Learn more about Horse artillery
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The precursors of modern mobile or self-propelled artillery, they consisted of light cannons or howitzers, pulled by light but sturdy carriages, with their crews either riding on the horses or on the carriages into battle. Once in position they were trained to quickly dismount, unlimber (deploy) and sight their guns, then fire rapid barrages at the enemy. They could then quickly limber (undeploy) the guns, remount, and move on to a new position just behind the cavalry (much like the modern shoot-and-scoot tactics of mobile artillery). Horse artillery were not only faster than the more conventional foot artillery, but their crews were better armed and trained for close quarters combat. This enabled them to operate much closer to the front lines, where foot artillery would be in danger of being overrun or captured.
Essentially a hybrid of cavalry and artillery, Horse artillery was first employed by Frederick The Great in the mid 18th Century to solve a tactical problem which had existed since the time of Gustavus Adolphus over a century earlier, namely; how to provide cavalry with the fire support it needed to deal with massed infantry formations without sacrificing their speed, mobility or shock. Some commanders, including King Gustavus, had tried inter-spacing infantry units between their cavalry, but this slowed the horsemen down to the footmen's pace. Others tried novel cavalry tactics such as the caracole, but these also slowed the cavalry down and proved largely ineffective. The best solutions involved creating hybrid units of mounted infantry, most notably Dragoons. Although they proved highly useful and versatile troops, whether they fired mounted or dismounted they still had to slow down or stop (at least temporarily) again, losing their main advantages as cavalry. King Frederick knew that the greatest danger to massed infantry was artillery. And he realized even small, light guns if they could be brought in close enough and fire often enough could have a devastating effect on the ranks and files. But even light foot artillery still travelled at foot speed. So the solution was to make every artilleryman a part-time horseman. Frederick preferred howitzers, for his mounted gunners, due to their greater lightness (hence greater mobility) and their higher trajectories which enabled them to hit enemy reserves even if concealed behind hills. Through relentless drills and discipline he emphisized mobility and speed in all phases of their operations. As a result his Horse artillery soon became an elite force which was imitated and adapted by armies throughout Europe, most notably in France.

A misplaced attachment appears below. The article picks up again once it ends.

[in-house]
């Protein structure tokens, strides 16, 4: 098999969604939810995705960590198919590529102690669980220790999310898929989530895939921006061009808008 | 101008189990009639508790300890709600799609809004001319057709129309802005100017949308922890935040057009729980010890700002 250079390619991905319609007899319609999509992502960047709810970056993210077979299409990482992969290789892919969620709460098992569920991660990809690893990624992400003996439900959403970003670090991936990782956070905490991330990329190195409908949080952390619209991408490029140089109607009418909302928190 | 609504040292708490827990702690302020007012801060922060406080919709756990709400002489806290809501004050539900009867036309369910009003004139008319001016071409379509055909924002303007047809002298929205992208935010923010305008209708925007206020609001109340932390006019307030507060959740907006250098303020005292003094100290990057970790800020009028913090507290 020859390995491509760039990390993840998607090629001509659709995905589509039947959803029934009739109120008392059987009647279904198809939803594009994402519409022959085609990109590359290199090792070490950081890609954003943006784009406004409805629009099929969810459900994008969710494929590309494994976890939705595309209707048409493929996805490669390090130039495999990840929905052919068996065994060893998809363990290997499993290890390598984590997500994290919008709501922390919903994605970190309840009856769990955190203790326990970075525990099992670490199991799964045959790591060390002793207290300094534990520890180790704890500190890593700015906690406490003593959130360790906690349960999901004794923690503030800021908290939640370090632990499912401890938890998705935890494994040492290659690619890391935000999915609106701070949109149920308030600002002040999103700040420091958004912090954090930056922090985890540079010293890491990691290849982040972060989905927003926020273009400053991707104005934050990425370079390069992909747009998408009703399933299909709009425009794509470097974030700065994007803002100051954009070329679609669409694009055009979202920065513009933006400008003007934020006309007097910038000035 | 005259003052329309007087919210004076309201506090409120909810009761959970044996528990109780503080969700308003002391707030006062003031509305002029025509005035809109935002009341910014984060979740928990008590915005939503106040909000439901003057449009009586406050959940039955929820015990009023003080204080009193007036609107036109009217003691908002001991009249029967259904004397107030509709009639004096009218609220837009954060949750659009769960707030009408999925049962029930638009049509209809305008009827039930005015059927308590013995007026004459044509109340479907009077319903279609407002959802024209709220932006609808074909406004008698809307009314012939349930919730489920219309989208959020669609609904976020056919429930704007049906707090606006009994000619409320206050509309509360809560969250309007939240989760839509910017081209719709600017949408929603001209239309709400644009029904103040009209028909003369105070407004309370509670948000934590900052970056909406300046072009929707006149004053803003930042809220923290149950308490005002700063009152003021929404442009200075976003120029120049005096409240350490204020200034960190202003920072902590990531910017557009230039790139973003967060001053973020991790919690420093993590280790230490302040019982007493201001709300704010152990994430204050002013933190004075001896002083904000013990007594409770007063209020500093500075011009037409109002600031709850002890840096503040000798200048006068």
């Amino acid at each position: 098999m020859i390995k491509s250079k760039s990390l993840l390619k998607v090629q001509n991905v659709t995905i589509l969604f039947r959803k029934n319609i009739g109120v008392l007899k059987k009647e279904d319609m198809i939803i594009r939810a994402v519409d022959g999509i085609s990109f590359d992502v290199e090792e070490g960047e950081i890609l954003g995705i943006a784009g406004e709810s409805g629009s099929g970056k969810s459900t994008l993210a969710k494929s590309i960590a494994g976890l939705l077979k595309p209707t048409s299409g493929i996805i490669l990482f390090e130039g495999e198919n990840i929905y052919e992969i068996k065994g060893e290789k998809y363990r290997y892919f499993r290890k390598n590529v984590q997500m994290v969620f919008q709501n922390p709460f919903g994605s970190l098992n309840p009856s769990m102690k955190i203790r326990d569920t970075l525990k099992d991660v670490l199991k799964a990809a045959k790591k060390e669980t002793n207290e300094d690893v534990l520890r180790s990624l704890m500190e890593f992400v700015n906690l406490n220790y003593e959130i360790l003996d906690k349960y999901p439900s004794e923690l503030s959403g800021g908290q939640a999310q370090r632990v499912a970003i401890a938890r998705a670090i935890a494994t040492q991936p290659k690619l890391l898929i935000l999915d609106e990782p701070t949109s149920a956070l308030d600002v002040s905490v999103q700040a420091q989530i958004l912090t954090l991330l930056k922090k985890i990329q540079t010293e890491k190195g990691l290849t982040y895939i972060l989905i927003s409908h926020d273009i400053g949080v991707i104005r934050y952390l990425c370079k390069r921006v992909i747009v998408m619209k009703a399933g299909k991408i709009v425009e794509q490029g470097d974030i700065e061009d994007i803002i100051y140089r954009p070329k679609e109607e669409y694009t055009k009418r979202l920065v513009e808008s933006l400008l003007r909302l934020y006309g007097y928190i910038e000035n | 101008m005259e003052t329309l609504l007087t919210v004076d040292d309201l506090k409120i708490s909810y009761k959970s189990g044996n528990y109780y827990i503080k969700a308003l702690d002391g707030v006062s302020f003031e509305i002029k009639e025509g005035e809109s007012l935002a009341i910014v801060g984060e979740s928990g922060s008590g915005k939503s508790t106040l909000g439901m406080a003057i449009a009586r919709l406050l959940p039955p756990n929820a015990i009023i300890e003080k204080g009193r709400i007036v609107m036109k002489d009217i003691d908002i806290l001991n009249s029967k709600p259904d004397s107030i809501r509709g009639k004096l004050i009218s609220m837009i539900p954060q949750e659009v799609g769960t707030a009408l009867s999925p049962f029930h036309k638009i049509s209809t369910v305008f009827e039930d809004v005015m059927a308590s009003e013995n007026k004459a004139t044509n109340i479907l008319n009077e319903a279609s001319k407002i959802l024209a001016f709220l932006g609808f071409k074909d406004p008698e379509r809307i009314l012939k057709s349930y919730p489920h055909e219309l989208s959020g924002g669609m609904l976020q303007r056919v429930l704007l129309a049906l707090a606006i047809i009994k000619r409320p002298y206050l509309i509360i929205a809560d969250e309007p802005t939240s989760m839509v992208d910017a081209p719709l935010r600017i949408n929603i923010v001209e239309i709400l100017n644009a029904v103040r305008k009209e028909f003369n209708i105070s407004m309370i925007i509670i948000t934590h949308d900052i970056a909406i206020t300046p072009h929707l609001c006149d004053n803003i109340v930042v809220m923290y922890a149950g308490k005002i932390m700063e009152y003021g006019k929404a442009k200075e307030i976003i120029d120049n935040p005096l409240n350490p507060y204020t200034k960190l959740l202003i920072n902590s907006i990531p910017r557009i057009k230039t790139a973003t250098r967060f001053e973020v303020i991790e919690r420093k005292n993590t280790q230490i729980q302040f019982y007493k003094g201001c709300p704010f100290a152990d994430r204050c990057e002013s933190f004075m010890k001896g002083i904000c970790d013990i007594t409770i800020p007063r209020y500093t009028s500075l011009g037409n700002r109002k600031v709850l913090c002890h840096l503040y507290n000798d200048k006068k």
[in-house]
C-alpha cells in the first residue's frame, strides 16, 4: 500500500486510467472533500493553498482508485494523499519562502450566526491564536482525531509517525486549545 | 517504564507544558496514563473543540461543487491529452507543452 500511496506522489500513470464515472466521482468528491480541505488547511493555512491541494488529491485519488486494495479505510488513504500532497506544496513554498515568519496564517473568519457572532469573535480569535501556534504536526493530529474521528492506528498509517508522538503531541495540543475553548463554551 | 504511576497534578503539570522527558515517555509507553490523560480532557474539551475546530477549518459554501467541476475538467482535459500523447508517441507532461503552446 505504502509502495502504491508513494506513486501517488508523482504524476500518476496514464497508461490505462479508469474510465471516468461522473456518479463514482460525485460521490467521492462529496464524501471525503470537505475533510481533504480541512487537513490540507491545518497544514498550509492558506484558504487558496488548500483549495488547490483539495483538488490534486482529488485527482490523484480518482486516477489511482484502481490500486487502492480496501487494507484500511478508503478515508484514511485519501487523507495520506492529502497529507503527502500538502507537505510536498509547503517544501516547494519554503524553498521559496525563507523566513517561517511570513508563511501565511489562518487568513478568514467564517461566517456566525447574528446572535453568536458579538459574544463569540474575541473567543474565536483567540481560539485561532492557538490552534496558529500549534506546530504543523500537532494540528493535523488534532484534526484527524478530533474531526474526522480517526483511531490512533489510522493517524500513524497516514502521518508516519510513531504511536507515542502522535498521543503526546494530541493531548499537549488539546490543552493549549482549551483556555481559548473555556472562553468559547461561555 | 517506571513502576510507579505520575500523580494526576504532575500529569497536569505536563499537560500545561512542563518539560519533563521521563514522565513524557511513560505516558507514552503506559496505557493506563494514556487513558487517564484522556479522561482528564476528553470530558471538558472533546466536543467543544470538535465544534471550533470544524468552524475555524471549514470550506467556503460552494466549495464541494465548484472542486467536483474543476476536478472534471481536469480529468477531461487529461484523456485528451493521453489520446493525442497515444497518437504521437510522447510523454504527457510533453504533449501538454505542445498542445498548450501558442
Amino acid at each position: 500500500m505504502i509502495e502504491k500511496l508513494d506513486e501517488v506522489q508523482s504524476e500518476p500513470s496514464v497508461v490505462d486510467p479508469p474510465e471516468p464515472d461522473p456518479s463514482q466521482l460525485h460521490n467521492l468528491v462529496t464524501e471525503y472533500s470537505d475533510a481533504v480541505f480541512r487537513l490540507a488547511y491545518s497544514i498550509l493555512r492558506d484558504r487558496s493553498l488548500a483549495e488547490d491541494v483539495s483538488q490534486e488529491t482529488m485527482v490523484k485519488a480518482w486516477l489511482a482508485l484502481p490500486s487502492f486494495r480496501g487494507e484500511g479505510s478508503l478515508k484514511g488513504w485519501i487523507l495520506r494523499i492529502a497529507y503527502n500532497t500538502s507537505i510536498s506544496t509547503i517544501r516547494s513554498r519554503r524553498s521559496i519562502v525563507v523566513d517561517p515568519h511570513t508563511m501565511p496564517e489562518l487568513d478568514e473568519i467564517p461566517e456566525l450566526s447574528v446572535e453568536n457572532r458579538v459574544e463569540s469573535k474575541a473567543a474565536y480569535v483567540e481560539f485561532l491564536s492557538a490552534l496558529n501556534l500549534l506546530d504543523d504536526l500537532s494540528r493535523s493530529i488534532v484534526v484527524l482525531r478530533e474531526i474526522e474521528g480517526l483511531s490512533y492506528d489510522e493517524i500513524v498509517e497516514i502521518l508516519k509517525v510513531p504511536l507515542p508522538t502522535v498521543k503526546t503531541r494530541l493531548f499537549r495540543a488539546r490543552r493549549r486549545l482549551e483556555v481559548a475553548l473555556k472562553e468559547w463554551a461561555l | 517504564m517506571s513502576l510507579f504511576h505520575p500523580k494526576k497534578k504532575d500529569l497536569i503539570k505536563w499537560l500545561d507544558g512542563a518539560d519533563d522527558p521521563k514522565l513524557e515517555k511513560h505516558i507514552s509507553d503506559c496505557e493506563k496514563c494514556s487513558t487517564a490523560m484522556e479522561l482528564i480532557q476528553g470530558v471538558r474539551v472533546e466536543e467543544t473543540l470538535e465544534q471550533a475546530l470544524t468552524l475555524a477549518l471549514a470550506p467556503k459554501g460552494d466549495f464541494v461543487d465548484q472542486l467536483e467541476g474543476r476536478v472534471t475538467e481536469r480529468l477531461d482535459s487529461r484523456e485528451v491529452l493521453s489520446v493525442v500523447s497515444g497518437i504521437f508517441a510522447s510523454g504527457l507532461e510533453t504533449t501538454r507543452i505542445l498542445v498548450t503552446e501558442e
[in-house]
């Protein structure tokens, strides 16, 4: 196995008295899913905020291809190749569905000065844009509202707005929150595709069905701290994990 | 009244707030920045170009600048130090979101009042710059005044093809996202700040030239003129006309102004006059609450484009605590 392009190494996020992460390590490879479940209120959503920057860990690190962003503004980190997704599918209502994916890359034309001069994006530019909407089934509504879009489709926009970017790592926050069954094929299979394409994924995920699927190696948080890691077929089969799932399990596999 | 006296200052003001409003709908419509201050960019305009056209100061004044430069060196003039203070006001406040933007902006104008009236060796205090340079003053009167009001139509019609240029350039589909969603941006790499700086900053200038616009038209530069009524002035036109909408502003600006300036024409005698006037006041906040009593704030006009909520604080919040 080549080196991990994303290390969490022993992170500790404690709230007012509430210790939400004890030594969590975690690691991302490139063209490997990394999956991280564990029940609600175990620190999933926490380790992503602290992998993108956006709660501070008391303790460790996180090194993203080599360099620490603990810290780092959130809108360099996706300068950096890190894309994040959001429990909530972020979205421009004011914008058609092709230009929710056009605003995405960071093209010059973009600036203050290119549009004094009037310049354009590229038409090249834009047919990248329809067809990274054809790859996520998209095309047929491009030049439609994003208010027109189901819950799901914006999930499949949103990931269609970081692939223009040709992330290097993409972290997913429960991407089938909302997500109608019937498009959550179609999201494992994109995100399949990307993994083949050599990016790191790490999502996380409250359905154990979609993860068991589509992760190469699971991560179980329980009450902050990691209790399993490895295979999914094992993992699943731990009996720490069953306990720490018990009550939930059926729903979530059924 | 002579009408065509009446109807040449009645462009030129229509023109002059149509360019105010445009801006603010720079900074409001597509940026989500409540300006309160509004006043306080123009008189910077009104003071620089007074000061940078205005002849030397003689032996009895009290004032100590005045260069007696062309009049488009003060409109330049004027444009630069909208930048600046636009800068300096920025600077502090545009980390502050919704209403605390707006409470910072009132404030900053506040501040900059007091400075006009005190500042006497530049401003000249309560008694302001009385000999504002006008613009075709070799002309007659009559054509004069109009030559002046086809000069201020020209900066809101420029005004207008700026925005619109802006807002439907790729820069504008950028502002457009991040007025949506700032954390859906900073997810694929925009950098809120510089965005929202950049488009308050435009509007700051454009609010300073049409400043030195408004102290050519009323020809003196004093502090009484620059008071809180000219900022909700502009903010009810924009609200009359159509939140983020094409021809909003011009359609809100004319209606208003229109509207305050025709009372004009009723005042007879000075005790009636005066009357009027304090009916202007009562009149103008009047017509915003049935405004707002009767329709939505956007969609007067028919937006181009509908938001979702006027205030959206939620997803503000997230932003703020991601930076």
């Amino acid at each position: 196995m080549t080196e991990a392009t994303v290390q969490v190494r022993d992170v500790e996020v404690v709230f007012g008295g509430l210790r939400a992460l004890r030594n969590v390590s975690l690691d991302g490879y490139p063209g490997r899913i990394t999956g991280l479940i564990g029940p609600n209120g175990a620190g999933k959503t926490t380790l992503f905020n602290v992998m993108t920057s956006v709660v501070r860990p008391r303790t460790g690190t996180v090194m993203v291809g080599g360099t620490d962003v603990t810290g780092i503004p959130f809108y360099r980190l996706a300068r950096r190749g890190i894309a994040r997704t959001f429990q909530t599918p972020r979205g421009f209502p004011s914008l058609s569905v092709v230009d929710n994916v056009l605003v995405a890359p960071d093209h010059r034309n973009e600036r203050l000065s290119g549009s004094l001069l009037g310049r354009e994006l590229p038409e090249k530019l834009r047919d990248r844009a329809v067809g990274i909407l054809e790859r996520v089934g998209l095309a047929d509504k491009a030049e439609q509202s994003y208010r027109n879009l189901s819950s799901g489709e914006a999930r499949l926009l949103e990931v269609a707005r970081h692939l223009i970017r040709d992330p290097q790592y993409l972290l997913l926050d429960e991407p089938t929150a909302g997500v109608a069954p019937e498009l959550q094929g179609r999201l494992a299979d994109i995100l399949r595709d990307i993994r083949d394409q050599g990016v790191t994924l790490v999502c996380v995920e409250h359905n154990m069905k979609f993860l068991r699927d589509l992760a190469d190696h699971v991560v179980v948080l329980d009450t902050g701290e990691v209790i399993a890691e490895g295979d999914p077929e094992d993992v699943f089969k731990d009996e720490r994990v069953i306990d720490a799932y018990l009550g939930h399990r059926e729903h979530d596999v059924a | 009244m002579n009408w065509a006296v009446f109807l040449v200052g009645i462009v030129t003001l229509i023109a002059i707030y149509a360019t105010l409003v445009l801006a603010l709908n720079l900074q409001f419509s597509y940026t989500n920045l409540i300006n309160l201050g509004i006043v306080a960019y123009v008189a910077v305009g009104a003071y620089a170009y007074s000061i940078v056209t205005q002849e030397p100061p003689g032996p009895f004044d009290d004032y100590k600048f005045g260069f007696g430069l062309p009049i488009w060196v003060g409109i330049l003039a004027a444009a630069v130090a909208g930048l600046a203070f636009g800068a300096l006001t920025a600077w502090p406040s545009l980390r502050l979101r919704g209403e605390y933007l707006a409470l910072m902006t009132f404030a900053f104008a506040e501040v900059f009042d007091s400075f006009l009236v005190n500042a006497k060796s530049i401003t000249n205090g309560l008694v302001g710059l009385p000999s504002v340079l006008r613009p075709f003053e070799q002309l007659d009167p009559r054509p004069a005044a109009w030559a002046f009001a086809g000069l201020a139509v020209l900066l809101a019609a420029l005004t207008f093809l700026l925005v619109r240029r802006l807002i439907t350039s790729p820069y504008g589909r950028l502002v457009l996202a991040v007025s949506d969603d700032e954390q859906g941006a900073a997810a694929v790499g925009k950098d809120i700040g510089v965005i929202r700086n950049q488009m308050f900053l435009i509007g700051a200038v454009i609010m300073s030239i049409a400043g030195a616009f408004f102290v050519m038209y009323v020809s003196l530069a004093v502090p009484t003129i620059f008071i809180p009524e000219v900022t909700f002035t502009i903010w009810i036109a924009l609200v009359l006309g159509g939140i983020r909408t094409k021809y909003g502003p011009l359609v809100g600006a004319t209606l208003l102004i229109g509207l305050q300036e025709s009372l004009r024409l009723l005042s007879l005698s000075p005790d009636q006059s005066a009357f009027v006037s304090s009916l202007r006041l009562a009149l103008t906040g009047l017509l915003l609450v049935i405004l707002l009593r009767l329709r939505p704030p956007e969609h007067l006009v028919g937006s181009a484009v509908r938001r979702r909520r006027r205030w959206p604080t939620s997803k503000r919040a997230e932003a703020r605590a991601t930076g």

French artilleryman, engineer and General Jean Baptiste de Gribeauval had served with the military mission to Prussia as well as fought against Frederick in the Seven Years' War. After the war he made numerous technical improvements to French cannons which made them lighter, faster and much easier to sight. These improvements proved a great advantage to Horse artillery as well. Later, in Britain, Henry Shrapnel invented a deadly new type of ammunition. Horse artillery was now more lethal as well as faster and more accurate. During the Napoleonic Wars, Horse artillery would be used extensively and effectively in every major battle and campaign. In the Mexican-American War, the Horse artillery (or so-called "Flying Artillery") of the US army played a decisive role in several key battles.
But as technology advanced and the firepower of infantry and foot artillery increased, the role of cavalry, and thus Horse artillery, began to decline. It continued to be used and improved into the early 20th Century, seeing action in and in between both World Wars. As cavalry began to disappear from armies so did Horse artillery, to be replaced by tanks and Self-propelled guns. As with the cavalry, though, certain artillery units, for instance the Royal Horse Artillery, retain their old designations.
 See also
- Tachanka, a machine gun version of horse artillery, used in Central and Eastern Europe.